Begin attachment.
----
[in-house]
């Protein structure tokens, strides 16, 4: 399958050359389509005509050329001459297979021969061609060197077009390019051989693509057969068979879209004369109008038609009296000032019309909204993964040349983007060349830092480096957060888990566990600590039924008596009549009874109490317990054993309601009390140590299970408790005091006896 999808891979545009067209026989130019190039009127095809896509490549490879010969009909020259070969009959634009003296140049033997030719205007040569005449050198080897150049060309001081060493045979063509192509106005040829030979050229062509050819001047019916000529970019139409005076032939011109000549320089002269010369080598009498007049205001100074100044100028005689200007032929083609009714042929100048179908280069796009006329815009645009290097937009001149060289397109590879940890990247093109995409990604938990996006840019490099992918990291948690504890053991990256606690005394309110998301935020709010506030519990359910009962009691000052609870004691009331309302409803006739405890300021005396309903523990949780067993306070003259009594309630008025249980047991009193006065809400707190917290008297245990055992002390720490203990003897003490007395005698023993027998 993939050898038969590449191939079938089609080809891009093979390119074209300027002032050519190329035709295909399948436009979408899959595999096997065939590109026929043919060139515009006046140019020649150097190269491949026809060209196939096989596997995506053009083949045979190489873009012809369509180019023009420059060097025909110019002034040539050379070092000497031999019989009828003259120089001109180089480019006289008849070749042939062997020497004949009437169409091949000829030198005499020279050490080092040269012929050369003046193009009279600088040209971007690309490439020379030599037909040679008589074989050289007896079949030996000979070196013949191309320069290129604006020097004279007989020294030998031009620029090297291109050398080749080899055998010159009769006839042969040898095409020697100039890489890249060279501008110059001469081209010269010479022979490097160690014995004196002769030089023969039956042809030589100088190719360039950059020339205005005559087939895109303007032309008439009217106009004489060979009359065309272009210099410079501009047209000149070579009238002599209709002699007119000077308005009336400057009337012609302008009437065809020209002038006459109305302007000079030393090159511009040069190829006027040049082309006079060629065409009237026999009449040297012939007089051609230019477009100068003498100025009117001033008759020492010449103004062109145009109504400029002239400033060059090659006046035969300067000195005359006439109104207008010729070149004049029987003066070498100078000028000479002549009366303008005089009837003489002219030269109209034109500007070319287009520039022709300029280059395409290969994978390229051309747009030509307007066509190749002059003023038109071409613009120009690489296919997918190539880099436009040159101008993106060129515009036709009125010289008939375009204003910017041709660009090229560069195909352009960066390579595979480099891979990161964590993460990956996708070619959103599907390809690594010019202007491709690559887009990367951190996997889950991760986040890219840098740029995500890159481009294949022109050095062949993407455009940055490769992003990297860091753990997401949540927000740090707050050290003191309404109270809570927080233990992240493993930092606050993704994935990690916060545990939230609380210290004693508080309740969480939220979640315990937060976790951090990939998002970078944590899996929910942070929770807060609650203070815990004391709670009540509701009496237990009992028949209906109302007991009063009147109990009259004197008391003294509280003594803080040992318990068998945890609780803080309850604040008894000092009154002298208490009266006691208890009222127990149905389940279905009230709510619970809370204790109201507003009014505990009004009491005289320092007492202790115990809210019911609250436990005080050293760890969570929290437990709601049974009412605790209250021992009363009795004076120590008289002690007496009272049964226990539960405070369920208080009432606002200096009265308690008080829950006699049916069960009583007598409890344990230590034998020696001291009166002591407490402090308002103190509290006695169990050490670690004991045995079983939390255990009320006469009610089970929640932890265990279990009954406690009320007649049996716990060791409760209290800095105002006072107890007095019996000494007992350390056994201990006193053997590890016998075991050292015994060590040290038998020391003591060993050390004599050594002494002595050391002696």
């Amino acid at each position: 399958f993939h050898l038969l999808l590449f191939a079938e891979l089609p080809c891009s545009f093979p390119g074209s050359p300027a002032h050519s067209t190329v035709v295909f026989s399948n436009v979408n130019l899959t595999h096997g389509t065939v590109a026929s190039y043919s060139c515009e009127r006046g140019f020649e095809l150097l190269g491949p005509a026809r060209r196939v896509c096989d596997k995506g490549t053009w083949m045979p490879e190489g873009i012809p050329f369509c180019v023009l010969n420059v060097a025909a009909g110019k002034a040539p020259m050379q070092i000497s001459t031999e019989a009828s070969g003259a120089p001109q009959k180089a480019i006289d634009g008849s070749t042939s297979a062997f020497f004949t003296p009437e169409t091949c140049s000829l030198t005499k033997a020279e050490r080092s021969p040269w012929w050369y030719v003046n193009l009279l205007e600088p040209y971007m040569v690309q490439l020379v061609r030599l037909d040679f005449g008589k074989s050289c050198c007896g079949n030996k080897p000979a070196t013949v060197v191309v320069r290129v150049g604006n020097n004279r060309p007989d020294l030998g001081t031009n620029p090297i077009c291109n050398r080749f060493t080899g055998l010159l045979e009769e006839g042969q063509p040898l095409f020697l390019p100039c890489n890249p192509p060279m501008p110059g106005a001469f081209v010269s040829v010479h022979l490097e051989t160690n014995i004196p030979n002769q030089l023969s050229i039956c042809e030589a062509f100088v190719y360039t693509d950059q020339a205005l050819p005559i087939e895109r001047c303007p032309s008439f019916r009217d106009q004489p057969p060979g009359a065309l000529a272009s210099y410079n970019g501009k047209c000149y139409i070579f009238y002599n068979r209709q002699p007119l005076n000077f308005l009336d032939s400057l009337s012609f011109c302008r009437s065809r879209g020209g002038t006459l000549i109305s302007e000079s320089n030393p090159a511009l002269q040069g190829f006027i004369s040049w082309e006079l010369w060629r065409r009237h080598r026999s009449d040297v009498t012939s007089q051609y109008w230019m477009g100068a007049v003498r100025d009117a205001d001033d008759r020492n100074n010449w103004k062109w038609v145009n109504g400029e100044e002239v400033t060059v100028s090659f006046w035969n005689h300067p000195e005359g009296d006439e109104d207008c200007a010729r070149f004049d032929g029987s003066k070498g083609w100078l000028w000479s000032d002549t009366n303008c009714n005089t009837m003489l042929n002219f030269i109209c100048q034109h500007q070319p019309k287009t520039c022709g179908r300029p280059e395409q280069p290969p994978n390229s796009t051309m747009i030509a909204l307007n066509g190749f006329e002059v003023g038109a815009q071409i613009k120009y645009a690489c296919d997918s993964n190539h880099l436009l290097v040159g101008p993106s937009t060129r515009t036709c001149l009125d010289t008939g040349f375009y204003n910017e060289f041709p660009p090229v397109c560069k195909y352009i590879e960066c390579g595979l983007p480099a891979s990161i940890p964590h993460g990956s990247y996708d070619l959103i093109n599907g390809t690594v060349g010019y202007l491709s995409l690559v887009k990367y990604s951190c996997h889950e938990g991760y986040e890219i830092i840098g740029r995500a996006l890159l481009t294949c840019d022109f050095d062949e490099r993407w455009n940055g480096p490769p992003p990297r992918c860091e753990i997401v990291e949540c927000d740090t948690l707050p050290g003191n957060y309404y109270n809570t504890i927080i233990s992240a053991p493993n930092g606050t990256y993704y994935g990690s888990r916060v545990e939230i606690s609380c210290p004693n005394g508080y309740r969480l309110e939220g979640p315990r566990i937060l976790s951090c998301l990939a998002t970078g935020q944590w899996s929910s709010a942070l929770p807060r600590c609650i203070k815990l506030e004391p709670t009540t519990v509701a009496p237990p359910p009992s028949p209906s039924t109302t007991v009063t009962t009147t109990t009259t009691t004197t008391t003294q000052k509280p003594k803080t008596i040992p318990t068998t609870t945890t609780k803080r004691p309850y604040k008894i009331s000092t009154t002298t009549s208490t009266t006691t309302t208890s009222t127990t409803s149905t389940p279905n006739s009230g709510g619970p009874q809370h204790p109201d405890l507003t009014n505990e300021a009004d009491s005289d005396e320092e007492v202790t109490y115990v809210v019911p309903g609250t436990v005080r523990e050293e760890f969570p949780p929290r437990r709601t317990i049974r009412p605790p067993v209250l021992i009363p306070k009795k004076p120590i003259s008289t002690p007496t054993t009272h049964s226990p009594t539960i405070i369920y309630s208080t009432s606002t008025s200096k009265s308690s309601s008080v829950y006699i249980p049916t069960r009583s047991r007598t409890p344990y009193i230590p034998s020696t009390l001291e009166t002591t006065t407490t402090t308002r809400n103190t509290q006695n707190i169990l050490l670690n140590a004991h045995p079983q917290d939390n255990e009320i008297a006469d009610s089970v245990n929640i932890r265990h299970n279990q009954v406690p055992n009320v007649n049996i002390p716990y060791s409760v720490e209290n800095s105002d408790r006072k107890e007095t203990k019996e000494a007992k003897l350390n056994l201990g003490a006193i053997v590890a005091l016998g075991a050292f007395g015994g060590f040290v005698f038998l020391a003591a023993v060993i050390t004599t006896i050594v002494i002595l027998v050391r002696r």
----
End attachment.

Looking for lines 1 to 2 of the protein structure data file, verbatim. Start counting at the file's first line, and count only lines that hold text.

[in-house]
């Protein structure tokens, strides 16, 4: 399958050359389509005509050329001459297979021969061609060197077009390019051989693509057969068979879209004369109008038609009296000032019309909204993964040349983007060349830092480096957060888990566990600590039924008596009549009874109490317990054993309601009390140590299970408790005091006896 999808891979545009067209026989130019190039009127095809896509490549490879010969009909020259070969009959634009003296140049033997030719205007040569005449050198080897150049060309001081060493045979063509192509106005040829030979050229062509050819001047019916000529970019139409005076032939011109000549320089002269010369080598009498007049205001100074100044100028005689200007032929083609009714042929100048179908280069796009006329815009645009290097937009001149060289397109590879940890990247093109995409990604938990996006840019490099992918990291948690504890053991990256606690005394309110998301935020709010506030519990359910009962009691000052609870004691009331309302409803006739405890300021005396309903523990949780067993306070003259009594309630008025249980047991009193006065809400707190917290008297245990055992002390720490203990003897003490007395005698023993027998 993939050898038969590449191939079938089609080809891009093979390119074209300027002032050519190329035709295909399948436009979408899959595999096997065939590109026929043919060139515009006046140019020649150097190269491949026809060209196939096989596997995506053009083949045979190489873009012809369509180019023009420059060097025909110019002034040539050379070092000497031999019989009828003259120089001109180089480019006289008849070749042939062997020497004949009437169409091949000829030198005499020279050490080092040269012929050369003046193009009279600088040209971007690309490439020379030599037909040679008589074989050289007896079949030996000979070196013949191309320069290129604006020097004279007989020294030998031009620029090297291109050398080749080899055998010159009769006839042969040898095409020697100039890489890249060279501008110059001469081209010269010479022979490097160690014995004196002769030089023969039956042809030589100088190719360039950059020339205005005559087939895109303007032309008439009217106009004489060979009359065309272009210099410079501009047209000149070579009238002599209709002699007119000077308005009336400057009337012609302008009437065809020209002038006459109305302007000079030393090159511009040069190829006027040049082309006079060629065409009237026999009449040297012939007089051609230019477009100068003498100025009117001033008759020492010449103004062109145009109504400029002239400033060059090659006046035969300067000195005359006439109104207008010729070149004049029987003066070498100078000028000479002549009366303008005089009837003489002219030269109209034109500007070319287009520039022709300029280059395409290969994978390229051309747009030509307007066509190749002059003023038109071409613009120009690489296919997918190539880099436009040159101008993106060129515009036709009125010289008939375009204003910017041709660009090229560069195909352009960066390579595979480099891979990161964590993460990956996708070619959103599907390809690594010019202007491709690559887009990367951190996997889950991760986040890219840098740029995500890159481009294949022109050095062949993407455009940055490769992003990297860091753990997401949540927000740090707050050290003191309404109270809570927080233990992240493993930092606050993704994935990690916060545990939230609380210290004693508080309740969480939220979640315990937060976790951090990939998002970078944590899996929910942070929770807060609650203070815990004391709670009540509701009496237990009992028949209906109302007991009063009147109990009259004197008391003294509280003594803080040992318990068998945890609780803080309850604040008894000092009154002298208490009266006691208890009222127990149905389940279905009230709510619970809370204790109201507003009014505990009004009491005289320092007492202790115990809210019911609250436990005080050293760890969570929290437990709601049974009412605790209250021992009363009795004076120590008289002690007496009272049964226990539960405070369920208080009432606002200096009265308690008080829950006699049916069960009583007598409890344990230590034998020696001291009166002591407490402090308002103190509290006695169990050490670690004991045995079983939390255990009320006469009610089970929640932890265990279990009954406690009320007649049996716990060791409760209290800095105002006072107890007095019996000494007992350390056994201990006193053997590890016998075991050292015994060590040290038998020391003591060993050390004599050594002494002595050391002696």